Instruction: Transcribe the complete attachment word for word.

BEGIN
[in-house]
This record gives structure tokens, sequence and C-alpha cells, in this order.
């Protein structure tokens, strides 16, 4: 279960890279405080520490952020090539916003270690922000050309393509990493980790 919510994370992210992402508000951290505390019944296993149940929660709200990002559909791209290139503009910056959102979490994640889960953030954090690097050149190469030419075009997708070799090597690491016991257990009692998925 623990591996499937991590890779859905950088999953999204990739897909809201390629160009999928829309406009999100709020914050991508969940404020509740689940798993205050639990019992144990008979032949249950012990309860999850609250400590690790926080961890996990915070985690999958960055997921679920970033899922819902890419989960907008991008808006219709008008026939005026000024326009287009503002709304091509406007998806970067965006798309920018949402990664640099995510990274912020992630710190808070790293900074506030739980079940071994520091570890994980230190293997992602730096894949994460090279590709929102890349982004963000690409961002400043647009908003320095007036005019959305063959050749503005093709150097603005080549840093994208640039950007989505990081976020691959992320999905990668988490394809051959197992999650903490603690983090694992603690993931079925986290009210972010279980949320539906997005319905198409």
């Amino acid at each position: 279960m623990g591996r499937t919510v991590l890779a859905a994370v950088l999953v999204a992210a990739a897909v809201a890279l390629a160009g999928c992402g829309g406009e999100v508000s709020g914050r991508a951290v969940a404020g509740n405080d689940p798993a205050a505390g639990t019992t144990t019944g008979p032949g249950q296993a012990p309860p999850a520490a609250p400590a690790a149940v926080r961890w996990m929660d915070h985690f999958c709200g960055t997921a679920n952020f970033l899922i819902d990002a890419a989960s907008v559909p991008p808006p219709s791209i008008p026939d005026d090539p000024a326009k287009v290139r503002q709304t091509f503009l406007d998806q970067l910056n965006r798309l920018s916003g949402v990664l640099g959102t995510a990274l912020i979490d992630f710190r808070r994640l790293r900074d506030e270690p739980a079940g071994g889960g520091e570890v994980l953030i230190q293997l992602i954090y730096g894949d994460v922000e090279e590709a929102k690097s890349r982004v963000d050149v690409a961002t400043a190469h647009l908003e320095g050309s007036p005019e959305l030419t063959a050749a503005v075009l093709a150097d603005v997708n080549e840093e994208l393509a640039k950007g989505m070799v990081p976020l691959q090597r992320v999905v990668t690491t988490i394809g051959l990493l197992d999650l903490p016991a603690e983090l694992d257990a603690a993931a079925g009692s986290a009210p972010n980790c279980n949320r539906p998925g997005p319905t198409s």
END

[in-house]
This record gives structure tokens, sequence and C-alpha cells, in this order.
């Protein structure tokens, strides 16, 4: 279960890279405080520490952020090539916003270690922000050309393509990493980790 919510994370992210992402508000951290505390019944296993149940929660709200990002559909791209290139503009910056959102979490994640889960953030954090690097050149190469030419075009997708070799090597690491016991257990009692998925 623990591996499937991590890779859905950088999953999204990739897909809201390629160009999928829309406009999100709020914050991508969940404020509740689940798993205050639990019992144990008979032949249950012990309860999850609250400590690790926080961890996990915070985690999958960055997921679920970033899922819902890419989960907008991008808006219709008008026939005026000024326009287009503002709304091509406007998806970067965006798309920018949402990664640099995510990274912020992630710190808070790293900074506030739980079940071994520091570890994980230190293997992602730096894949994460090279590709929102890349982004963000690409961002400043647009908003320095007036005019959305063959050749503005093709150097603005080549840093994208640039950007989505990081976020691959992320999905990668988490394809051959197992999650903490603690983090694992603690993931079925986290009210972010279980949320539906997005319905198409």
């Amino acid at each position: 279960m623990g591996r499937t919510v991590l890779a859905a994370v950088l999953v999204a992210a990739a897909v809201a890279l390629a160009g999928c992402g829309g406009e999100v508000s709020g914050r991508a951290v969940a404020g509740n405080d689940p798993a205050a505390g639990t019992t144990t019944g008979p032949g249950q296993a012990p309860p999850a520490a609250p400590a690790a149940v926080r961890w996990m929660d915070h985690f999958c709200g960055t997921a679920n952020f970033l899922i819902d990002a890419a989960s907008v559909p991008p808006p219709s791209i008008p026939d005026d090539p000024a326009k287009v290139r503002q709304t091509f503009l406007d998806q970067l910056n965006r798309l920018s916003g949402v990664l640099g959102t995510a990274l912020i979490d992630f710190r808070r994640l790293r900074d506030e270690p739980a079940g071994g889960g520091e570890v994980l953030i230190q293997l992602i954090y730096g894949d994460v922000e090279e590709a929102k690097s890349r982004v963000d050149v690409a961002t400043a190469h647009l908003e320095g050309s007036p005019e959305l030419t063959a050749a503005v075009l093709a150097d603005v997708n080549e840093e994208l393509a640039k950007g989505m070799v990081p976020l691959q090597r992320v999905v990668t690491t988490i394809g051959l990493l197992d999650l903490p016991a603690e983090l694992d257990a603690a993931a079925g009692s986290a009210p972010n980790c279980n949320r539906p998925g997005p319905t198409s």